The song was written in collaboration with Lori Lieberman, who recorded the song in late 1971. In 1973 it became a number-one hit in the US and Canada for Roberta Flack, also reaching number six in the UK Singles Chart. The song has since been covered by numerous artists, including the version by the Fugees, which won the 1997 Grammy for Best R&B Performance by a Duo or Group with Vocal.
Lieberman was the first to record the song in late 1971, releasing it in early 1972. Helen Reddy has said she was sent the song, but “the demo… sat on my turntable for months without being played because I didn’t like the title”.
Roberta Flack first heard the song on an airline, when the Lieberman original was featured on the in-flight audio program. After scanning the listing of available audio selections, Flack would recall: “The title, of course, smacked me in the face. I immediately pulled out some scratch paper, made musical staves then played the song at least eight to ten times jotting down the melody that I heard. When I landed, I immediately called Quincy Jones at his house and asked him how to meet Charles Fox. Two days later I had the music.” Shortly afterwards Flack rehearsed the song with her band in the Tuff Gong Studios in Kingston, Jamaica, but did not then record it.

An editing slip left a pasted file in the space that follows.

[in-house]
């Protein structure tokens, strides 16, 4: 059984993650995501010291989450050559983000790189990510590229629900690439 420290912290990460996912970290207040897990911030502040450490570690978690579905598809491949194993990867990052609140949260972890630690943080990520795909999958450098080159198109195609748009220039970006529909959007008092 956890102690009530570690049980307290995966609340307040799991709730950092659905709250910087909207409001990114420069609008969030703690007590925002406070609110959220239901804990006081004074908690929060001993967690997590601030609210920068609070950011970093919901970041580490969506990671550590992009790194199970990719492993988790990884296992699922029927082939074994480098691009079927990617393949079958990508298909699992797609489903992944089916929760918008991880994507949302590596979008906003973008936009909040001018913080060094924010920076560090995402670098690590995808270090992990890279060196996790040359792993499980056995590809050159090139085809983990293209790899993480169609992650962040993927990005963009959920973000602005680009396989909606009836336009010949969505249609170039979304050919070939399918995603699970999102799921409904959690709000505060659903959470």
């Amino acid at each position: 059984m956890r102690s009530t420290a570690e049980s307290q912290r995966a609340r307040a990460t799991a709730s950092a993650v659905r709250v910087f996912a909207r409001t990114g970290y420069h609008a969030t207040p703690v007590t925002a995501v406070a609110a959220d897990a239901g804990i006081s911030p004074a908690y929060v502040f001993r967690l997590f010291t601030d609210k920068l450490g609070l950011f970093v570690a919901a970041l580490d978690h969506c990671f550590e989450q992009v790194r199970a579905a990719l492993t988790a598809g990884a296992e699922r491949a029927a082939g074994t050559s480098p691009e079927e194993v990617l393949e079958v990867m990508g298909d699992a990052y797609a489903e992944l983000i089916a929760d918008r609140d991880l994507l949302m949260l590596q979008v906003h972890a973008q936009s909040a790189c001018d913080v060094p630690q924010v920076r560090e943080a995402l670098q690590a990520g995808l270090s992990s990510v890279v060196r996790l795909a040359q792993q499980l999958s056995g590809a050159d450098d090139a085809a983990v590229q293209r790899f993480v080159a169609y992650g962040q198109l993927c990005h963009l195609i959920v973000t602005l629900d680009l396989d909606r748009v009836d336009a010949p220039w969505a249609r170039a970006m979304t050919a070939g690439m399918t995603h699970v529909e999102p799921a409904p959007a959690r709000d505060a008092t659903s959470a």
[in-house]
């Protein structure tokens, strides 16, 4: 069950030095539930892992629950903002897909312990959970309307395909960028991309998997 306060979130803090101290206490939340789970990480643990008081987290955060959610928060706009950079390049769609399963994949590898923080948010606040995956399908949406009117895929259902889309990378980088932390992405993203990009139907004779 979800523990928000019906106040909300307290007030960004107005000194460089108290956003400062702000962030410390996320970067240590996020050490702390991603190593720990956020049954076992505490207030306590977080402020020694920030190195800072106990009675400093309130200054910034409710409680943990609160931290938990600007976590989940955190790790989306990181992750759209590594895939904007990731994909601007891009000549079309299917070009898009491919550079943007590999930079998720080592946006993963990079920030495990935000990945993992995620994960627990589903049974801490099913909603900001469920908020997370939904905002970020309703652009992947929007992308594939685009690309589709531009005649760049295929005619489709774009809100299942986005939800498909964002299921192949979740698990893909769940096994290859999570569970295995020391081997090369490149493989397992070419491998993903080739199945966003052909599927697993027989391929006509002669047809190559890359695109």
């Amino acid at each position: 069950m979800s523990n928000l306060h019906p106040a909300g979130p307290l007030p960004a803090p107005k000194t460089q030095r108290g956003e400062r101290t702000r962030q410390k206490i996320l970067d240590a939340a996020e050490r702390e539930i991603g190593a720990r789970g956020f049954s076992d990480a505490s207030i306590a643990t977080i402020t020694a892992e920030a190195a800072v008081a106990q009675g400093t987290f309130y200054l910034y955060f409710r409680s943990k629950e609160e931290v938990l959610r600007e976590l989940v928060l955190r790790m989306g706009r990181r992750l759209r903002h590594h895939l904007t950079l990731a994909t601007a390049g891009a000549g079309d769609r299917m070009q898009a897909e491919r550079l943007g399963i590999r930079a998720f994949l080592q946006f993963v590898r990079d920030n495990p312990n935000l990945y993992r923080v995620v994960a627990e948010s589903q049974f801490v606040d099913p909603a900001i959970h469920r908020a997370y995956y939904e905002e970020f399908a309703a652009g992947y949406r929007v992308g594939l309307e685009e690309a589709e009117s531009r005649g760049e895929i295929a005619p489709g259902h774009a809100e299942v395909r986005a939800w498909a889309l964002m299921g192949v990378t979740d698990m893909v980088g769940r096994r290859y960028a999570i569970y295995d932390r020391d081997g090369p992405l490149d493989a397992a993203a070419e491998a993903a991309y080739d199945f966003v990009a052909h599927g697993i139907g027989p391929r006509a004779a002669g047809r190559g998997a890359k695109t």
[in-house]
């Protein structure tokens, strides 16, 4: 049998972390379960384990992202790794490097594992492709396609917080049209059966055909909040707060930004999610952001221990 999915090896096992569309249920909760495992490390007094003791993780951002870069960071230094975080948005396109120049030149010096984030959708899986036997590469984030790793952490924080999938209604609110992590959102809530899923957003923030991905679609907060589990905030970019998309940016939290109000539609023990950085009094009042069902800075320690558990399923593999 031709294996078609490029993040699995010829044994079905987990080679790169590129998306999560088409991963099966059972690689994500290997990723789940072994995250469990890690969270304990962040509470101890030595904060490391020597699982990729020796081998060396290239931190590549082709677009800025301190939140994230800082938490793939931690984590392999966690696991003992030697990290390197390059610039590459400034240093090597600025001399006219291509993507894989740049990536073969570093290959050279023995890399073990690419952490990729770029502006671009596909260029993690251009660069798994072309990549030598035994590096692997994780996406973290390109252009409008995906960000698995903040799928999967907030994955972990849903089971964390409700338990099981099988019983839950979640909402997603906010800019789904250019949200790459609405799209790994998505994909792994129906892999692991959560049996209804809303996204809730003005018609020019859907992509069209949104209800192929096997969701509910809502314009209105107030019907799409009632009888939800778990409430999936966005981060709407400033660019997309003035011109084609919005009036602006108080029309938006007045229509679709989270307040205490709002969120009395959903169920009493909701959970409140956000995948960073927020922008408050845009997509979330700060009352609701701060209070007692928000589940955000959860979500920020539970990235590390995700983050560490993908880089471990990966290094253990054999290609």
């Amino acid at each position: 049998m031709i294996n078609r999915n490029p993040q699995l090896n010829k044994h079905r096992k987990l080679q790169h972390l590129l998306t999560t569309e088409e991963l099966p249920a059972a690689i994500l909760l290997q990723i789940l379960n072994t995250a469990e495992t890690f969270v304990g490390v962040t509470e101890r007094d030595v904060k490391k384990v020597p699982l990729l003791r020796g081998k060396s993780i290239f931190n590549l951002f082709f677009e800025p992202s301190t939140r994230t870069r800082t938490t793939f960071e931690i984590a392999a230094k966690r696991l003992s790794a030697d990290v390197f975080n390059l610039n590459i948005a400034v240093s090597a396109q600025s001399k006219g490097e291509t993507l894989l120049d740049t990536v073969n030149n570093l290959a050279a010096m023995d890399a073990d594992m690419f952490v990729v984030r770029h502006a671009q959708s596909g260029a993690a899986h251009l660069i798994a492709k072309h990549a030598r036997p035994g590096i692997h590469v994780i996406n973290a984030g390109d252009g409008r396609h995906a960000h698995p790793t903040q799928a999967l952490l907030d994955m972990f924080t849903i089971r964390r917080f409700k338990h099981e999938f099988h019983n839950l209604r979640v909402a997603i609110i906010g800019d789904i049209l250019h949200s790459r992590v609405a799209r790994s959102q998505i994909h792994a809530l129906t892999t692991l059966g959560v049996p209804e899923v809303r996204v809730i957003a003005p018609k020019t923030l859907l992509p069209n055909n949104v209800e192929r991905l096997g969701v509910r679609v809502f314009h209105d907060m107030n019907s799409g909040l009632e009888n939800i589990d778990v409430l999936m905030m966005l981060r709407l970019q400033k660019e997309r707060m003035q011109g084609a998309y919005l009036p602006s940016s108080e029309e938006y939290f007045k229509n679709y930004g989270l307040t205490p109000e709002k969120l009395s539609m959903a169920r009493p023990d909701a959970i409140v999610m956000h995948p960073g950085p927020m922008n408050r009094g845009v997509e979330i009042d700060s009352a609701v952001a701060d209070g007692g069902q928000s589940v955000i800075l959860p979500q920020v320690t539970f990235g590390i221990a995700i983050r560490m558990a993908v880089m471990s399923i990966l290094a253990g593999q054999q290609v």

Released in January 1973, Flack’s version spent a total of five non-consecutive weeks at #1 in February and March, more weeks than any other record in 1973, being bumped to number 2 by the O’Jays’ “Love Train” after four straight weeks atop the Billboard Hot 100. Billboard ranked it as the No. 3 song for 1973. (source Wikipedia)